- When the F-35B vertically lands on very hot days, older engines may be unable to produce the required thrust to keep the jet airborne, resulting in a hard landing.
The Pentagon has identified four additional category 1 deficiencies since beginning operational tests in December 2018, mostly centered around weapons interfaces, Winter said.
“They are not catastrophic. If they were, they’d have to stop test. There’s nothing like that,” he said. “They will be straightforward software fixes. We just need to get to them.”
Also of interest is this YouTube video interview (and please note YouTube might take it down) of engineer and Defense Analyst Pierre Sprey, who was involved in several successful U.S. military aircraft designs discussing the F-35 (years prior to the above report) in which he essentially states, “The F-35 Is an Airplane Build For a Dumb Idea,” meaning that it was designed for mutually contradictory purposes; the need for a vertical takeoff design required stubby wings, which consequently reduced its maneuverability in flight. Like so many weapons programs of Washington, its purpose is primarily a profit center.
In case it’s removed here’s the official Fifth Estate video interview with Pierre Sprey but perhaps since it shows the F-35 in a negative light this too will be removed by Google:
This Russian video from Vesti News Service, with English subtitles, highlights how in the free market of weapons sales, Russia is superior (to the expert) to America because it’s a reliable partner; the fact that Washington is canceling the F-35 sale to Turkey while Russia sticks to its deals means it is becoming a more reliable supplier of weaponry. It’s an interview with military expert Alexey Leontov on the sale of the S-400 to Turkey; he makes the point I find apt and interesting that Washington didn’t raise a stink when Greece received a similar (export model) of the S-300 system:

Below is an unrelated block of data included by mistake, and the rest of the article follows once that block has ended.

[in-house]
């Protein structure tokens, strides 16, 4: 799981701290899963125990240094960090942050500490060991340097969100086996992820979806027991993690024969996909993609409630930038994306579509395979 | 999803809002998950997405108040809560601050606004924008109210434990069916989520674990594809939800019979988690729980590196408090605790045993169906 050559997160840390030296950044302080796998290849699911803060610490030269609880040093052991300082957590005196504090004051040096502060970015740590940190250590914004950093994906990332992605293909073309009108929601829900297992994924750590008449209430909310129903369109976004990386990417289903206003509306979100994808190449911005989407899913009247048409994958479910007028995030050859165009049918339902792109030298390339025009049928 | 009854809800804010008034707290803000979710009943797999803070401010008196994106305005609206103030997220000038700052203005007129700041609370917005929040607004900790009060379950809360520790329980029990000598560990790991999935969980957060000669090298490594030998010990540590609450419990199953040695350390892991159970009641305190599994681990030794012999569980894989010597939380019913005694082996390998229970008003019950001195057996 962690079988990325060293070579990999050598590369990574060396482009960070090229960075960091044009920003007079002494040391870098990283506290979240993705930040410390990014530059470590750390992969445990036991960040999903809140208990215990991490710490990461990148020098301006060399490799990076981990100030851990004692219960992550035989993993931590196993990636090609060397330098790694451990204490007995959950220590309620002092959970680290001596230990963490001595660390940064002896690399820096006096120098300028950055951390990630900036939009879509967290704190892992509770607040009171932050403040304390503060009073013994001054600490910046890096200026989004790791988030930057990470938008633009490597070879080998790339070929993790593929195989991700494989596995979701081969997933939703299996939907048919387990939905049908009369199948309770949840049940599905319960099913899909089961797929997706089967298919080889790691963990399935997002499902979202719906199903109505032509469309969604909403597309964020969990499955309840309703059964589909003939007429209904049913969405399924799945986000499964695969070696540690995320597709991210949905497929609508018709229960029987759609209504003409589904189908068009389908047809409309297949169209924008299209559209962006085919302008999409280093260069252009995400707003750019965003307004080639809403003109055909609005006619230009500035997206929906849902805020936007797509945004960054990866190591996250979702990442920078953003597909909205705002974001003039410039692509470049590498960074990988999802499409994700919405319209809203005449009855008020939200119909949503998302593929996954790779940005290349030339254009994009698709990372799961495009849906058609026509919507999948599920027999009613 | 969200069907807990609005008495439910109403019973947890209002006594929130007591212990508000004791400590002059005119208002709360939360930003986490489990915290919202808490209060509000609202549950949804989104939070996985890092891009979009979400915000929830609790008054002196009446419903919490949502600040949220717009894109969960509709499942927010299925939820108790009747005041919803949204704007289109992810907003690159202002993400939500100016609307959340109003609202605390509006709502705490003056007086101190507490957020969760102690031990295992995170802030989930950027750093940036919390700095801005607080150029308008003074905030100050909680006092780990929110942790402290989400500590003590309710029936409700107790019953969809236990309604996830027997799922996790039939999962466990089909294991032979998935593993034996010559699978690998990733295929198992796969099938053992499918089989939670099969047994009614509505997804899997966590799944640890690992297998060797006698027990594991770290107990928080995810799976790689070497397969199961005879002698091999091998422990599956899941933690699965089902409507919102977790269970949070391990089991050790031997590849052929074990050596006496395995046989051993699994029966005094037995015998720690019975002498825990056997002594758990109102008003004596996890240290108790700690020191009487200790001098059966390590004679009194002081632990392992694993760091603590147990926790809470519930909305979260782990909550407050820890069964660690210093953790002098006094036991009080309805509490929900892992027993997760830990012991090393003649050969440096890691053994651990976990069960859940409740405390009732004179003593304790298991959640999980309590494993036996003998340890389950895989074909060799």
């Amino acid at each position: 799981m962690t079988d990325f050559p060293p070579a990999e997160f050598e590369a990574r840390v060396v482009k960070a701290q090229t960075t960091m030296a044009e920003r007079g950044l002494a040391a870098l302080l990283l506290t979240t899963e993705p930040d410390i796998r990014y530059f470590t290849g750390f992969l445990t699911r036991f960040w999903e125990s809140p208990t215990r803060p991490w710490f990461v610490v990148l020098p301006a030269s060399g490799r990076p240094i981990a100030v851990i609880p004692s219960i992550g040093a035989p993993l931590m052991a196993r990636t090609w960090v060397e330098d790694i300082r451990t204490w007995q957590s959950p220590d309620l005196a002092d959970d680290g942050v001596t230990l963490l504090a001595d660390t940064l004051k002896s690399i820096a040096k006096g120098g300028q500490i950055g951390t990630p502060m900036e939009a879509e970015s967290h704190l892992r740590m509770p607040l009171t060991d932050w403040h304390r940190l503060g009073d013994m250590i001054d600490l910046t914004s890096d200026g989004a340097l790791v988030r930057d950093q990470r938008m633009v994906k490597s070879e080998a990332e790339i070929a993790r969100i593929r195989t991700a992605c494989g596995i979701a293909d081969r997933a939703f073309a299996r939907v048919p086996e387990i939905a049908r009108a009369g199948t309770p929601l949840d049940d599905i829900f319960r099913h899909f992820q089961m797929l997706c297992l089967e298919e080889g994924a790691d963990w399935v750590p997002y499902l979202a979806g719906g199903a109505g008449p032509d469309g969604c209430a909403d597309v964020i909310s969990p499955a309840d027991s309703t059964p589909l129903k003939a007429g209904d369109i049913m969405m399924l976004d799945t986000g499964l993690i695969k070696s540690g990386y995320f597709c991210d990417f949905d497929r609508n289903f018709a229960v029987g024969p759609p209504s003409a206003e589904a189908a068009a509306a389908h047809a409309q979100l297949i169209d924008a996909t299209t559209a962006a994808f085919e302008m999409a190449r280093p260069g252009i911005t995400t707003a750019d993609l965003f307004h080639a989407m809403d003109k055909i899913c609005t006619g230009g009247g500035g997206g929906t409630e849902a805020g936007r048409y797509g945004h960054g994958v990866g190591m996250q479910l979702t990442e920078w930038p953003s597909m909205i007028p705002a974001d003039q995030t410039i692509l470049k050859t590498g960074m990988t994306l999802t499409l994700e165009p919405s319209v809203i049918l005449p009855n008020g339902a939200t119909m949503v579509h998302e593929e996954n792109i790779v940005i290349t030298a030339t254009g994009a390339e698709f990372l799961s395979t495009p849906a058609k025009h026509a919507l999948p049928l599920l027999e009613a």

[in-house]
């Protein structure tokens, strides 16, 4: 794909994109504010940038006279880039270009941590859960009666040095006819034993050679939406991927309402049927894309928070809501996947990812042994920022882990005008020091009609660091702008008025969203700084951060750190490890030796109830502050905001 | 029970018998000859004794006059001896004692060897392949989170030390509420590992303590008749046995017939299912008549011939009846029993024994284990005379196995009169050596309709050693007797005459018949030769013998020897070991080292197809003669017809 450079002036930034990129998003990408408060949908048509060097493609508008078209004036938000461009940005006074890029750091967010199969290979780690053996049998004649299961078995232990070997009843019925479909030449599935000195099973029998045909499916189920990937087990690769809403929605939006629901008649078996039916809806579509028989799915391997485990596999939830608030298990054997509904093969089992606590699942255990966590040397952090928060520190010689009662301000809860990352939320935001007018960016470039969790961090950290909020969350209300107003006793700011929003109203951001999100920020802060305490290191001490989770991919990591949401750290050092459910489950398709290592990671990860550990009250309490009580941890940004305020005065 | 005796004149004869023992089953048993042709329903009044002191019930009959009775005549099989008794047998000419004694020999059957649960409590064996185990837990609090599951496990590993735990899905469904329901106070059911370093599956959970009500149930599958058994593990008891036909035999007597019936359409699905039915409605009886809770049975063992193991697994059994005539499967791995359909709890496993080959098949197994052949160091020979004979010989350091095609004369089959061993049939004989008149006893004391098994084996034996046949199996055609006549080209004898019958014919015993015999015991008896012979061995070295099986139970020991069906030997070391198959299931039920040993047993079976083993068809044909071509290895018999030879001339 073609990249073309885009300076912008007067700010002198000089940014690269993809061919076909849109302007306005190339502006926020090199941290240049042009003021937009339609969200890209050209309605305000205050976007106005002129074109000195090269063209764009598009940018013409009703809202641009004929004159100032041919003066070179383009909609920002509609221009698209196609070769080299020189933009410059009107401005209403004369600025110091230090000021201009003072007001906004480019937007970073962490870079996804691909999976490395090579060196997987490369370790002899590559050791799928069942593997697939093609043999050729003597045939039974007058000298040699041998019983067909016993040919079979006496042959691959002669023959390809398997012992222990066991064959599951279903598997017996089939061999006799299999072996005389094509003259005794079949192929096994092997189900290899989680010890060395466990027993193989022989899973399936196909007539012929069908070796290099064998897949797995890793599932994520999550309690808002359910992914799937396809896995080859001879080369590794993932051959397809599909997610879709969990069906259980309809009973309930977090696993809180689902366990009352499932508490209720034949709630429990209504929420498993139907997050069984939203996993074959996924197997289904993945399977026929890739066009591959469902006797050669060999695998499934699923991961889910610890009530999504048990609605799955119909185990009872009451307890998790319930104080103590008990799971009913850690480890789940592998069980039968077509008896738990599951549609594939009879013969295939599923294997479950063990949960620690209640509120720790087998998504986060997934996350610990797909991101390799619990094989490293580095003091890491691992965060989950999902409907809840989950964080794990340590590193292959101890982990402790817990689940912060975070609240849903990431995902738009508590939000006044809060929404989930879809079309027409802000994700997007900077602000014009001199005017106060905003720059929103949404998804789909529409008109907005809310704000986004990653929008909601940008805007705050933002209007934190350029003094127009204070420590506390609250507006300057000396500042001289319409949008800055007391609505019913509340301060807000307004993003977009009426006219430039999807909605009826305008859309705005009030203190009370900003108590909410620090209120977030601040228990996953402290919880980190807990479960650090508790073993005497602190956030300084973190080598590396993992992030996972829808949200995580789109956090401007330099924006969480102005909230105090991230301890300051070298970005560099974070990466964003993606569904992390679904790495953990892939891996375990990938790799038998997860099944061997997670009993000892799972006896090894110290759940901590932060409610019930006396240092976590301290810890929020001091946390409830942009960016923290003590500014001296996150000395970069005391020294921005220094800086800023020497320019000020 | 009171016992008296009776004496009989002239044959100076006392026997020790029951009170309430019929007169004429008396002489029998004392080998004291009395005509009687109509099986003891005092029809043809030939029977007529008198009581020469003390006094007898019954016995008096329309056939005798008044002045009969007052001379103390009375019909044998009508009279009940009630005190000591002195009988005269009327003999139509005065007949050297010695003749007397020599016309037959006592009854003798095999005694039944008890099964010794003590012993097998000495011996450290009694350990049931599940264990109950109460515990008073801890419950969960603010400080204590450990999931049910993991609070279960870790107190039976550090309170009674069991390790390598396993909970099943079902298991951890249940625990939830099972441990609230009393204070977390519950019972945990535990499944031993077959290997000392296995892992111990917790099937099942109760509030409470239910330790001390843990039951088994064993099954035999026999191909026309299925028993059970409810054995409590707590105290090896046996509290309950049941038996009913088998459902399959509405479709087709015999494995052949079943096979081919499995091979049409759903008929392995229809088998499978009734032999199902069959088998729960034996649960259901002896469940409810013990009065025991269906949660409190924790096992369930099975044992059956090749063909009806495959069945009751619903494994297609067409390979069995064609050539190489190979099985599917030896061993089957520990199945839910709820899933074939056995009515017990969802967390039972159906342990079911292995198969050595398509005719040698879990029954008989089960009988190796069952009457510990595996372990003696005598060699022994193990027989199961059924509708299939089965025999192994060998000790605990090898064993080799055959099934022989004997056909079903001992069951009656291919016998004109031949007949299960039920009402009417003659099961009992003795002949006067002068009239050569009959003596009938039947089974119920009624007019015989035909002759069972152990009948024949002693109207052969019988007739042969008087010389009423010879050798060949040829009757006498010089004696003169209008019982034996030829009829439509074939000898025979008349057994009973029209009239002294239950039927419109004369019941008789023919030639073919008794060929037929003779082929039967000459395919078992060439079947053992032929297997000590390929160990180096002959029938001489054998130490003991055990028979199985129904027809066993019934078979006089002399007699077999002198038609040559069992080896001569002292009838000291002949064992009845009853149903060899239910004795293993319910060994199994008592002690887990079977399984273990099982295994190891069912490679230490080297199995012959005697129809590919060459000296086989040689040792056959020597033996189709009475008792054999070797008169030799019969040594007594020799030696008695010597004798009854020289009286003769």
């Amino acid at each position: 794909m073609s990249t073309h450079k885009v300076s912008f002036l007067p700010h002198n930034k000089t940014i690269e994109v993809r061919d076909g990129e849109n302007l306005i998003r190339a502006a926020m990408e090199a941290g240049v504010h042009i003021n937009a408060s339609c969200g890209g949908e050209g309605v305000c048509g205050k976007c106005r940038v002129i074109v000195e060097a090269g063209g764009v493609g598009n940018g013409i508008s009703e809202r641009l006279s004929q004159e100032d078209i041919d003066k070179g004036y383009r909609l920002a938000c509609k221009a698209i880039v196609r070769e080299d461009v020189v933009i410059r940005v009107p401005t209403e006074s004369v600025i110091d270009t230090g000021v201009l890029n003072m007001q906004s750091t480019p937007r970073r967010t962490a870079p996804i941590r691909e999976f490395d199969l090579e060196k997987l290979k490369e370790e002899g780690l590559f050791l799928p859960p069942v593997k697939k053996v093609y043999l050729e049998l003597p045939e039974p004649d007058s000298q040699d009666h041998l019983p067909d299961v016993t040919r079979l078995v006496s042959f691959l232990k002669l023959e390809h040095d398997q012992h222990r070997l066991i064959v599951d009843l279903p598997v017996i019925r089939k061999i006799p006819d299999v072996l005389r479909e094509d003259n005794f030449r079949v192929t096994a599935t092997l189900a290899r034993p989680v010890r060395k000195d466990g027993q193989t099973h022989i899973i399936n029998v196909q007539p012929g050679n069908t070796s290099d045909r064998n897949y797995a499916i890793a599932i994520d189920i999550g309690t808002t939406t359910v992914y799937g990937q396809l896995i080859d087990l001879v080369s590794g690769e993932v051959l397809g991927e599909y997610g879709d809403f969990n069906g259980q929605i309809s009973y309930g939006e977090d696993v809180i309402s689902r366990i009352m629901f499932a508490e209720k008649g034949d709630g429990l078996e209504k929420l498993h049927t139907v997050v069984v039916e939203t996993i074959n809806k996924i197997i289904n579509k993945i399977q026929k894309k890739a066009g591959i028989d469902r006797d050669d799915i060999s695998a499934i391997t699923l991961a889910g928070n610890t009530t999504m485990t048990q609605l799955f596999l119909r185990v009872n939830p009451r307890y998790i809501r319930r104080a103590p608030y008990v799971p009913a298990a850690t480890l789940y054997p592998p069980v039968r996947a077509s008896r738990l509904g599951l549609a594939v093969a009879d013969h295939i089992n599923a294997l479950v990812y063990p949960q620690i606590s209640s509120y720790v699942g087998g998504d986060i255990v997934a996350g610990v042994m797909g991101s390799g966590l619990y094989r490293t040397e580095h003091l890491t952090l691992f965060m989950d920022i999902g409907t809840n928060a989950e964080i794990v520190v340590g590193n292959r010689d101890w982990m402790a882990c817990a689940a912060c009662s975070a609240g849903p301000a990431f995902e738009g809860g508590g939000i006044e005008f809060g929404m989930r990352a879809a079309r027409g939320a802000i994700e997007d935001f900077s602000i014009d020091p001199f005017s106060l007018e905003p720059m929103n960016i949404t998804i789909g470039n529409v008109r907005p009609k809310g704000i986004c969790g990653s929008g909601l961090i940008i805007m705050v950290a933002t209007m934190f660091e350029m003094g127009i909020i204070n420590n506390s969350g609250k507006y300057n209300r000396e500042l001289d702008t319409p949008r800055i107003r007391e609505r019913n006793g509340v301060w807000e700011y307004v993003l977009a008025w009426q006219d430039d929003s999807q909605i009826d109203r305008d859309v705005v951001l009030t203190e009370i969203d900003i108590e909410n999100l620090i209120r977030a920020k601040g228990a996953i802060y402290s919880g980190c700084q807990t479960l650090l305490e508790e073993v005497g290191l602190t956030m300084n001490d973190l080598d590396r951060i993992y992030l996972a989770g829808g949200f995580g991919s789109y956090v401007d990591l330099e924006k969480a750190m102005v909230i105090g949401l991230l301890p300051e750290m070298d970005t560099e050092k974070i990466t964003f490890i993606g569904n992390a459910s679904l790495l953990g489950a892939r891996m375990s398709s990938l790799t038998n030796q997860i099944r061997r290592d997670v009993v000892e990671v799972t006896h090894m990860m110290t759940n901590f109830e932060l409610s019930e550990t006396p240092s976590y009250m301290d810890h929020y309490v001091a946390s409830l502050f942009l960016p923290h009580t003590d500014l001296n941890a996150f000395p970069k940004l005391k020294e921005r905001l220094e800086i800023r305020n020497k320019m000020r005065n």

From Martyanov’s post S-400 Is In Turkey cited above, he also makes similar conclusions about the baleful state of U.S. foreign policy:
For starters: Patriot is NOT equivalent of the S-400 with S-400 being superior in its key performance characteristics. Secondly, I agree with Trump in a sense that “you can’t do business like that” and this has nothing to do with Turkey but with the United States which is now in full economic warfare and political bullying with most of the world. The inevitable question thus–who in their mind would do business with the country which is ungovernable and both has no competitive systems to offer and may stop (or disable) their procurement any moment? Only spineless Europeans, maybe. India was explicit in basically telling the US to mind its own business re: India’s $5 billion contract with Russia for S-400. Pakistan, India, many others, including Gulfies want S-400 and other Russian weapon systems. We know what the United States will do–she will try to sabotage any Russia’s effort across the whole spectrum of international economic activity, be that Nord Stream-2 or arms trade.